Steve Cohen’s Queens Casino Hits Snag as State Sen. Ramos Opposes Proposal

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State Sen. Jessica Ramos isn’t playing ball, or cards, with New York Mets owner Steve Cohen in his bid for a casino in Queens.

Ramos announced Tuesday that she would not sponsor the “parkland alienation” legislation to allow for the entertainment complex known as Metropolitan Park to be built near Citi Field.

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“We want investment and opportunity; we are desperate for green space and recreation for the whole family. We disagree on the premise that we have to accept a casino in our backyard as the tradeoff,” Ramos said in a statement. “I resent the conditions and the generations of neglect that have made many of us so desperate that we would be willing to settle.”

While the section of land in question has been designated parkland since the World’s Fair 88 years ago, it has really only ever served as a parking lot for baseball fans and people heading to Flushing Meadows Corona Park. The parkland alienation bill sought to change that and would allow for Cohen’s casino plan to move forward, if Cohen won one of the coveted downstate casino licenses.

Instead of passing the bill to convert parkland, Ramos is giving Cohen and his partner, Hard Rock, some of what they’re asking for: a separate piece of legislation that will allow them to build a hotel and convention center and twice the amount of park space than what is there already — but no casino.

Metropolitan Park spokesperson Karl Rickett said there isn’t likely to be an economic engine for a project of this nature without a casino as an attraction, and that the partnership has multiple avenues to take before the New York State Gaming Commission’s 2025 deadline to award the three available downstate casino licenses.

“While we respect Sen. Ramos’s point of view, the state never intended any one person to have the ability to single-handedly stop or approve a gaming project,” Rickett said in a statement. “As Metropolitan Park enjoys overwhelming support from elected officials, unions and the local community, we are confident that we have the best project in the best location.”

Another state senator could choose to sponsor the bill in Albany, but that would be unprecedented. Also, a bill passed by the New York City Council in April that would allow zoning changes without going through the city’s Uniform Land Use Review Procedure would not apply since the site is not already in a manufacturing zone.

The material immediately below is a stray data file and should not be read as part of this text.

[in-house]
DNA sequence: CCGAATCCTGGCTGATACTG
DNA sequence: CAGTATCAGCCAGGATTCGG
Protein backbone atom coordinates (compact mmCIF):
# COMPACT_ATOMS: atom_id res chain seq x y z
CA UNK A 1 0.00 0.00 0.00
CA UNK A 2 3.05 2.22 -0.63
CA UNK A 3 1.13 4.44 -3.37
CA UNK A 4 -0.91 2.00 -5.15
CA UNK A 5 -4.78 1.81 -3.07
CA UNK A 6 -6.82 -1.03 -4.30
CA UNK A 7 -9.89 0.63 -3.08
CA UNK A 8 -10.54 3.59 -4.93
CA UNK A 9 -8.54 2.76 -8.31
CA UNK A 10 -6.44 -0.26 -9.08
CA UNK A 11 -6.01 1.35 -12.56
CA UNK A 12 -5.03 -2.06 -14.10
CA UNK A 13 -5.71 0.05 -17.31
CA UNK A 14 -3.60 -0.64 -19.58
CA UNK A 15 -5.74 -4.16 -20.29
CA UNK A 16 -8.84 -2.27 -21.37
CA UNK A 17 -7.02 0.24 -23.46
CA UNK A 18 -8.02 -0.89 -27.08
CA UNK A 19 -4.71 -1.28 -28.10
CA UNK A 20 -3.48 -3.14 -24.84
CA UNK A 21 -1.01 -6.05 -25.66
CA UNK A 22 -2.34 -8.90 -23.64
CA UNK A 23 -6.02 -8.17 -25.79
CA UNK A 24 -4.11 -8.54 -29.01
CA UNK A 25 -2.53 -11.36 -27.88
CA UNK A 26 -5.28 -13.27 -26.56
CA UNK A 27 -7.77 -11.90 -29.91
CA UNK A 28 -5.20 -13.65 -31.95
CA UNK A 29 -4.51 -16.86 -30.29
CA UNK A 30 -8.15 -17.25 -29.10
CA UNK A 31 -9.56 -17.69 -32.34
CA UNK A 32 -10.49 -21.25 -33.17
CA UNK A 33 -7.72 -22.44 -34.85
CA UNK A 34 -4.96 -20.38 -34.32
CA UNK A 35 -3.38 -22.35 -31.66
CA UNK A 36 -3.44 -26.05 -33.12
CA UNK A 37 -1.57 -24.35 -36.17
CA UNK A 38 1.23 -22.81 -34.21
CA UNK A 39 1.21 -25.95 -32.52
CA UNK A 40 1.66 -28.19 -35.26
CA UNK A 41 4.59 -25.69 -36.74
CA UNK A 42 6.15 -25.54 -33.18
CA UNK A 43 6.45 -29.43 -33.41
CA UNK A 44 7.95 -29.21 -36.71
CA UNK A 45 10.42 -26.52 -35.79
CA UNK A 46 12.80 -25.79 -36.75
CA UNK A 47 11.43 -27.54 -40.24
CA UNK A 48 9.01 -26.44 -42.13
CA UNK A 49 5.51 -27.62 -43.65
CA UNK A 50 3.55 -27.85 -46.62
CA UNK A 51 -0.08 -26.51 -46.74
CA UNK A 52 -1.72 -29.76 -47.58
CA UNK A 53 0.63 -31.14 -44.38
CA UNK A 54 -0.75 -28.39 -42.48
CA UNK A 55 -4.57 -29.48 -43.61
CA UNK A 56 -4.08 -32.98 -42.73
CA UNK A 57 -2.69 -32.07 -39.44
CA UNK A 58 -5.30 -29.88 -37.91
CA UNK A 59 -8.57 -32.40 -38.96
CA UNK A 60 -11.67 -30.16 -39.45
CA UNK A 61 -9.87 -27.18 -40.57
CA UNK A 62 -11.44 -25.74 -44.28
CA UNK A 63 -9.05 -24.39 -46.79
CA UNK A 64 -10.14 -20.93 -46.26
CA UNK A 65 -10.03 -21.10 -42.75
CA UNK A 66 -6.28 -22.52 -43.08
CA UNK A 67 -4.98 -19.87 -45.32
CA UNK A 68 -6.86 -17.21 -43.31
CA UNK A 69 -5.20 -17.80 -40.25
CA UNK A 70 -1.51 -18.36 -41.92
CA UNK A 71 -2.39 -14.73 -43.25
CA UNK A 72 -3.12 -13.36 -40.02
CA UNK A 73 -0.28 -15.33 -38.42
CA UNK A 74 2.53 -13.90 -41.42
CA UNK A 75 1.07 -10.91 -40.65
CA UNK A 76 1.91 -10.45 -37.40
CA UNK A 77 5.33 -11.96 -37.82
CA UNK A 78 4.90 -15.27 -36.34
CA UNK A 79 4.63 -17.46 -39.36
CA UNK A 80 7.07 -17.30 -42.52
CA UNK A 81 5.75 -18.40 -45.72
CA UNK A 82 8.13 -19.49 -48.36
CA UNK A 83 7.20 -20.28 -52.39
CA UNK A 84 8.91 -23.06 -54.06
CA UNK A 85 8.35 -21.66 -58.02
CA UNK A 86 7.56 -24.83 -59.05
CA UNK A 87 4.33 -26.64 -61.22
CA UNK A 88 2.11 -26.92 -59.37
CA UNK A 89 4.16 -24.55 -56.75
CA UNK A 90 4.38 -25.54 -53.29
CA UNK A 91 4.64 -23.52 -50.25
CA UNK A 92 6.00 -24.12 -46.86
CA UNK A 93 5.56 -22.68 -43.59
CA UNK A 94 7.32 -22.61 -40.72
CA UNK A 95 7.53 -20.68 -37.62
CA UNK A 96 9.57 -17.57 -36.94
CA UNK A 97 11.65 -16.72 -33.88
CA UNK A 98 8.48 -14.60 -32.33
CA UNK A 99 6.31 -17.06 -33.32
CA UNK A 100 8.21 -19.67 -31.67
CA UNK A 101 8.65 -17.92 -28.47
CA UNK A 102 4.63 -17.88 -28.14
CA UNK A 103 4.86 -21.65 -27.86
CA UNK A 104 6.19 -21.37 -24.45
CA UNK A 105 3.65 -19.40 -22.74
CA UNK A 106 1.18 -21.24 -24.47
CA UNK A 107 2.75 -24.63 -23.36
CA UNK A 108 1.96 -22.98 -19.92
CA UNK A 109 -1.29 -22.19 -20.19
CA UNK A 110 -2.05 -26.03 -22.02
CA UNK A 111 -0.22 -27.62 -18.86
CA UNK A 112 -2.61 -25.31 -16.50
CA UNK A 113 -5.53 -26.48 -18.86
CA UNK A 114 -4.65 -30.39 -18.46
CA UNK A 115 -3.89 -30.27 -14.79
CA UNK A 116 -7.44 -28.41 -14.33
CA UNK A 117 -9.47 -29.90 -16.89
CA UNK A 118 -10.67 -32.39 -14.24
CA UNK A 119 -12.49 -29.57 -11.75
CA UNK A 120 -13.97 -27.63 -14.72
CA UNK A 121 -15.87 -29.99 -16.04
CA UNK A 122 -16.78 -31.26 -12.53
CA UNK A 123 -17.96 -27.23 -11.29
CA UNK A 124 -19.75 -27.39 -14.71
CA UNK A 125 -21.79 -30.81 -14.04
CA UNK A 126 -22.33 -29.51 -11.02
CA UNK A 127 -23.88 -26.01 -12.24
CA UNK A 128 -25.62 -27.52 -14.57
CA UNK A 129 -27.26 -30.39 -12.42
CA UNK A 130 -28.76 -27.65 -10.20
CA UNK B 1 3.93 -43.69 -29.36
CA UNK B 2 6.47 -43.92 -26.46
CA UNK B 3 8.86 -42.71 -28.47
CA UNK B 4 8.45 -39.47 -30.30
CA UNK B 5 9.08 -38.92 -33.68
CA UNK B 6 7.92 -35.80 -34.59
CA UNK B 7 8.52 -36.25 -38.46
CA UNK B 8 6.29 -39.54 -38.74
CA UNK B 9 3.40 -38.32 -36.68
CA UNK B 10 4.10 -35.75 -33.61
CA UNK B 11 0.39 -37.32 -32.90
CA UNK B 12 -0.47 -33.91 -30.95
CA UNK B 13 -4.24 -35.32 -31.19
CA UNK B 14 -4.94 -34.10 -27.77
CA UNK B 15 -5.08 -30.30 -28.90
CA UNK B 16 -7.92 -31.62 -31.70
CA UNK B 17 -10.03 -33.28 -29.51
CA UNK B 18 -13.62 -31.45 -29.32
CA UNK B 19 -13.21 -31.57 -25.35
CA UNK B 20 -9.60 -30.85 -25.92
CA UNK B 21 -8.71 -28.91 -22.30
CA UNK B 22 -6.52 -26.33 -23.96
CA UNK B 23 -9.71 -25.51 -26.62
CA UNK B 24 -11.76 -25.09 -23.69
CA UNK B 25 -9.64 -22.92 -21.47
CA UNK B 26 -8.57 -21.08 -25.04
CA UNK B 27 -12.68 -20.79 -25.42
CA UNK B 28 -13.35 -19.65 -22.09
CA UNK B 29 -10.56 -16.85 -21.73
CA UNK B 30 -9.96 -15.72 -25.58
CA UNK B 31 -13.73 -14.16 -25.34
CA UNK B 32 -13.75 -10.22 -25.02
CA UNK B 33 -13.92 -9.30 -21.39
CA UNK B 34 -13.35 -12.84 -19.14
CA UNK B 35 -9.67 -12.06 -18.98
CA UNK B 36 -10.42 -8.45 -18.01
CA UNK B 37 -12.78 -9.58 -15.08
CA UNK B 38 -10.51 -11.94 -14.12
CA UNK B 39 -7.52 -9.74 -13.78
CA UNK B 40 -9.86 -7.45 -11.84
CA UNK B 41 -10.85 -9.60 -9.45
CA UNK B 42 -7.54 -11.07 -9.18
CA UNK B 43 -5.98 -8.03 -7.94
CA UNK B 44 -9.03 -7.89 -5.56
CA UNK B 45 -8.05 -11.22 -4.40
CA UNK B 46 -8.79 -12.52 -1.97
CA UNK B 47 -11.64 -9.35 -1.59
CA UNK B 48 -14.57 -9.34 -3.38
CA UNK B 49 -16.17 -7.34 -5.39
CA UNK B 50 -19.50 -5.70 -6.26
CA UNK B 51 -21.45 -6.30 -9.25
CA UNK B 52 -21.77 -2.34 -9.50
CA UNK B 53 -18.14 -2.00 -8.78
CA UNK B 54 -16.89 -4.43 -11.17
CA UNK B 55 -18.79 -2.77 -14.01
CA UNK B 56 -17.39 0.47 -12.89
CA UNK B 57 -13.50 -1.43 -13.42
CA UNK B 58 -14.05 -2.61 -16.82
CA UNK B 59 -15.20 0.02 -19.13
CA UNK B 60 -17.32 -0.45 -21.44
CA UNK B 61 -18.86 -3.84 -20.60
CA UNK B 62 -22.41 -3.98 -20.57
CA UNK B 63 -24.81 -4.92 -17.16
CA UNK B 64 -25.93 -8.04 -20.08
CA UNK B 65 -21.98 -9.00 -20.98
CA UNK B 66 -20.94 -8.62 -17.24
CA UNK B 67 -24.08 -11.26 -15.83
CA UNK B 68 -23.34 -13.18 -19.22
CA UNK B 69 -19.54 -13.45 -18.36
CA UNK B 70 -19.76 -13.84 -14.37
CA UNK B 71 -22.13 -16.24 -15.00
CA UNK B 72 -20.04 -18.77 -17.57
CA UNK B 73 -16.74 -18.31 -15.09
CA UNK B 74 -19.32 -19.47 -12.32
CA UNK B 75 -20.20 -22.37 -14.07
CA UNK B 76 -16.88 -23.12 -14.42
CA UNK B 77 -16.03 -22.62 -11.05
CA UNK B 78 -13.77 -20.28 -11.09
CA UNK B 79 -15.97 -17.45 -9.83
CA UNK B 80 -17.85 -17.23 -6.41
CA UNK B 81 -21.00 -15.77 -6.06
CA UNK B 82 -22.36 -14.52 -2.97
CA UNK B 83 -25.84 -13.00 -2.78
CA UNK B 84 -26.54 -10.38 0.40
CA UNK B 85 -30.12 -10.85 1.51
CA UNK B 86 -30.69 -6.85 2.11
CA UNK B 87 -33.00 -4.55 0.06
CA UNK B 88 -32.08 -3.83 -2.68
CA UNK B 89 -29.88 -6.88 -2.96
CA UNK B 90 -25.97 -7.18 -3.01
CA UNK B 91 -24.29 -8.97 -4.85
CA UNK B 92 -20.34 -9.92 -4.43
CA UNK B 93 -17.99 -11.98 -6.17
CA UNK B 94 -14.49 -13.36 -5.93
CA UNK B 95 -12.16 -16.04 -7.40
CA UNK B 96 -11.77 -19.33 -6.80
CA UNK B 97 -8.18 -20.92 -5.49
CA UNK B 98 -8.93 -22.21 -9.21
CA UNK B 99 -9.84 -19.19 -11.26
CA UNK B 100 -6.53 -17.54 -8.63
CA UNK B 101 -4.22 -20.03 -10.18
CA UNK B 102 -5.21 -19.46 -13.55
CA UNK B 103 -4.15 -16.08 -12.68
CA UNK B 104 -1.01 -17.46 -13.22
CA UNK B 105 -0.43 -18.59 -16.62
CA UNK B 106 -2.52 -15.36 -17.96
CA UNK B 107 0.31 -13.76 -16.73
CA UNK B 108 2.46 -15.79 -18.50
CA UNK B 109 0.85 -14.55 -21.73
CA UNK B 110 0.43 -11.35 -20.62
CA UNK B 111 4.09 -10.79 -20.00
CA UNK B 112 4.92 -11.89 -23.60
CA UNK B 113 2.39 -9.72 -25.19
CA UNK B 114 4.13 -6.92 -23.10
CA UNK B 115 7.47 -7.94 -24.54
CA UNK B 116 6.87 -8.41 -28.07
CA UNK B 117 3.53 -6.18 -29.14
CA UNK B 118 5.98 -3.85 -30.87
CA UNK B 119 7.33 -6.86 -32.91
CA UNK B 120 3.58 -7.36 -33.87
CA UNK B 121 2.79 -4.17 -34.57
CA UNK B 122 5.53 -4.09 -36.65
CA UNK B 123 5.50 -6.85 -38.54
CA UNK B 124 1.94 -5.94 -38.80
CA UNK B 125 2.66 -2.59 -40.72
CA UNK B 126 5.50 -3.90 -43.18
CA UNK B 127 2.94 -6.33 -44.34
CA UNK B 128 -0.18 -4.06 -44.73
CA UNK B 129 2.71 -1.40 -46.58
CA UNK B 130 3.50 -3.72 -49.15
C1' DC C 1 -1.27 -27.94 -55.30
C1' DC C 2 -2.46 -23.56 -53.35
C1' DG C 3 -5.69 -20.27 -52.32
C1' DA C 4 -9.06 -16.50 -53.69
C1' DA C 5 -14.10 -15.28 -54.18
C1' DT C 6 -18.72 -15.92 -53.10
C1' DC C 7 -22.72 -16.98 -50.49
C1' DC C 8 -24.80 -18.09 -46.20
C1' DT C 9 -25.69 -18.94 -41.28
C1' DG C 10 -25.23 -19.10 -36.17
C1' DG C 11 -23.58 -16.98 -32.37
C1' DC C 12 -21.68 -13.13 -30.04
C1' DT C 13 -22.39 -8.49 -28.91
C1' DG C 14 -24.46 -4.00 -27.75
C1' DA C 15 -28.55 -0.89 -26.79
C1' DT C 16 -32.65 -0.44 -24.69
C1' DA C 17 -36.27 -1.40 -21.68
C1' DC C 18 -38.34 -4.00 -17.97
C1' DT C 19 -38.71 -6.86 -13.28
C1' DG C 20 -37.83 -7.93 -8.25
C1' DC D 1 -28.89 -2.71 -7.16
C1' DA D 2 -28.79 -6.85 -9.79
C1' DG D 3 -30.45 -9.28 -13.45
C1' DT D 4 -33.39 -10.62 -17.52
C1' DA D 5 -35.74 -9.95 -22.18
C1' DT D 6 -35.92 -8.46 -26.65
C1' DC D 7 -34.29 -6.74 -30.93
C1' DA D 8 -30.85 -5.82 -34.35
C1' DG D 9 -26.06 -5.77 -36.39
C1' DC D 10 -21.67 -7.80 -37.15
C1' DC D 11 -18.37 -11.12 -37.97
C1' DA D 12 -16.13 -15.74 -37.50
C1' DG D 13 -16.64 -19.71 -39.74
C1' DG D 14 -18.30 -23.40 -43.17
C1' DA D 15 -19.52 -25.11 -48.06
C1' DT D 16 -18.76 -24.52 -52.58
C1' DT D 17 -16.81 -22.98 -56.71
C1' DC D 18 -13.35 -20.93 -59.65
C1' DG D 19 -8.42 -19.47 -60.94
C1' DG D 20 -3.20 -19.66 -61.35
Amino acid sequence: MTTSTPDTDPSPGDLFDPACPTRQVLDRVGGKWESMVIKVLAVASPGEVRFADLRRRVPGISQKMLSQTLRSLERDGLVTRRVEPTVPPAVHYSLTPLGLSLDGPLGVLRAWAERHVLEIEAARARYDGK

Ramos’s opposition to the casino isn’t very surprising considering she released a poll last month that found a majority of her constituents did not want a casino in the neighborhood

However, other elected officials in Queens didn’t agree with Ramos’s opposition to the gaming facility, namely Queens Borough President Donovan Richards who said the Citi Field casino could create routes for building generational wealth for residents.

“There is very little generational wealth in Northwest Queens, where survival work is prevalent, public services are lacking and hard-working immigrant street vendors are displaced and demonized,” Richards said in a statement. “That’s why the families of this community so badly deserve the 25,000 good-paying union jobs, the $163 million community investment fund [and] the Taste of Queens food hall designed for borough-based vendors.”

Even if Cohen gets the support of Ramos, he still has to beat out numerous others proposing to build a casino in New York City.

Related Companies with gaming partner Wynn Resorts wants to build a facility in the western portion of Hudson Yards; the Soloviev Group is banding together with Mohegan for an entertainment district by the United Nations; SL Green Realty, Caesars Entertainment and Jay-Z’s Roc Nation hopes to build a gaming floor in Times Square; and Resorts World New York City is hoping to redevelop its south Queens “race-ino” into a Las Vegas-style casino.

Mark Hallum can be reached at mhallum@commercialobserver.com.